Not only does granting Puerto Rico statehood make sense from a numerical standpoint, it is financially logical as well. Like U.S. citizens living in the other 50 states, Puerto Ricans have to pay federal taxes. While it has been established that Puerto Ricans are American citizens, many, including President Donald J. Trump, do not realize that they are substantial American taxpayers as well. After the events of Hurricane Maria in 2017, Trump stated during a recorded briefing, “I hate to say it, Puerto Rico, you’ve thrown our budget out of whack. We’ve spent a lot of money in Puerto Rico.” However, as stated by a spokesperson for FEMA, the Trump administration only handed Puerto Rico the scant amount of 35 million dollars of hurricane aid. These numbers seem particularly low when you compare them to the 691 million dollars readily gifted to Florida after Hurricane Irma and the 323 million dollars eagerly donated to Texas after Hurricane Harvey, according to FEMA financial reports. According to CNN, 2,975 Puerto Ricans died because of the effects of Hurricane Maria, while Florida only suffered 72 casualties and Texas had 37. The scant relief Puerto Rico received clearly reveals how the people of the island are viewed by the United States: second-class citizens.


However, as stated earlier, if they are granted statehood, Puerto Rico may finally be given the attention they deserve and be treated on par with the other 50 states. While 35 million dollars may have been considered much too exorbitant by Trump, Puerto Ricans paid almost 103 times that amount in federal taxes in 2016. Even without paying federal income taxes, Vox reports that Puerto Rico handed over 3.6 billion U.S. dollars to the federal government. Because of their lack of current statehood, unless a Puerto Rican is a worker for the U.S. government, residents do not have to pay federal income taxes. However, they pay the federal taxes that mainland citizens pay, such as payroll taxes, social security taxes, business taxes, estate taxes, and more. Not only would the act of Puerto Rico becoming the 51st state benefit the Puerto Ricans, but it would also financially benefit the U.S. government. According to financial analyst Richard Barrington, states with similar population sizes to Puerto Rico paid around 10 billion U.S. dollars in federal taxes in 2020. If Puerto Rico is granted statehood, it will pay federal income taxes as well, no doubt paying around 10 billion dollars and significantly increasing the federal budget.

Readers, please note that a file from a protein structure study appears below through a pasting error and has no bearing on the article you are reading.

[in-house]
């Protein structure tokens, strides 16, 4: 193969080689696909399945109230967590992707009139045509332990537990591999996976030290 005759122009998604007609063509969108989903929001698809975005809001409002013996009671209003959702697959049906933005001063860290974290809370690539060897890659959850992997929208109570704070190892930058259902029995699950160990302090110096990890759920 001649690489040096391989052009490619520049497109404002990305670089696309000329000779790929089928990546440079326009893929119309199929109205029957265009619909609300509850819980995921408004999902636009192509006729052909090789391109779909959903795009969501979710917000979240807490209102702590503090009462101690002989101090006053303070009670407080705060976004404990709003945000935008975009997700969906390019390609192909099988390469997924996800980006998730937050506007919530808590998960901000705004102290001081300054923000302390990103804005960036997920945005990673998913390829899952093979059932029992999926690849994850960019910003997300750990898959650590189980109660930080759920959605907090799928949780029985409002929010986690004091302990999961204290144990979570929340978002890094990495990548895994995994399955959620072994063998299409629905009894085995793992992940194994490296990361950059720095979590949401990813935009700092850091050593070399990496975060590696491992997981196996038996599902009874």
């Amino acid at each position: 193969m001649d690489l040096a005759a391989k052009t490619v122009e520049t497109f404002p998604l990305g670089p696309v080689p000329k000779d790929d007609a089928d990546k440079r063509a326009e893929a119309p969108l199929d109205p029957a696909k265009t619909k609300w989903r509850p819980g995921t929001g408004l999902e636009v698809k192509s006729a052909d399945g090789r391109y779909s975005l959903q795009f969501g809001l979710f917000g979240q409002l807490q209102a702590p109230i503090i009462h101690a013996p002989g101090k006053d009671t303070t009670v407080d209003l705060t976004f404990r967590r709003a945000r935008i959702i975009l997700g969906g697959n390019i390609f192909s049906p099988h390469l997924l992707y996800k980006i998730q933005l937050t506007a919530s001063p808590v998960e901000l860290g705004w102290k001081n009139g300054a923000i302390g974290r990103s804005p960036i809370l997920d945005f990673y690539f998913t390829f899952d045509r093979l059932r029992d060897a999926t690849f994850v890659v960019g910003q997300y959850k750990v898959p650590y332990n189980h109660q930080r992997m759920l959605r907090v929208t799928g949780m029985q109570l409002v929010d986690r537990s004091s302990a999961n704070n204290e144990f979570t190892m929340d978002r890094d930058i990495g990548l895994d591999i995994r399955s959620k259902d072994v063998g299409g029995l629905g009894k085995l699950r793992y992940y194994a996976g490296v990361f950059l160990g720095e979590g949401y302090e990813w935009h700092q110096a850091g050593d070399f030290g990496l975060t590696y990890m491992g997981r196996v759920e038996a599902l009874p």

Even though Puerto Ricans pay many of the same taxes that mainland U.S. citizens pay and have more U.S. citizens residing in its territory than many other states, they continue to lack sufficient government representation. Unlike the other 50 states, they unfortunately do not have any members in the Senate nor House of Representatives. Ever since the first sparks of the American Revolutionary War, the term “no taxation without representation” was popularized in retaliation to the increasing British taxes for the colonies. After we won our independence, this remained a vital principle of the American identity. However, we, as Americans, have betrayed our ancestors and what they fought for. By continuing to treat the people of Puerto Rico the same way the British treated the colonists, we have become much too similar to the empire we fought so hard to gain our independence from almost 250 years ago. The people of Puerto Rico need and want representation in our government. They need statehood. How can we pride ourselves on being one of the pillars of democracy when we do not even allow all of our citizens to have representation? How can we pride ourselves on being one of the greatest countries in the world when we continue to let our very own U.S. citizens in Puerto Rico die because they lack aid from the government? If we finally grant them statehood after more than one hundred years, they will be treated in the same manner as Florida and Texas. With Puerto Rico being the 51st state, we will, at last, save these once forgotten American lives.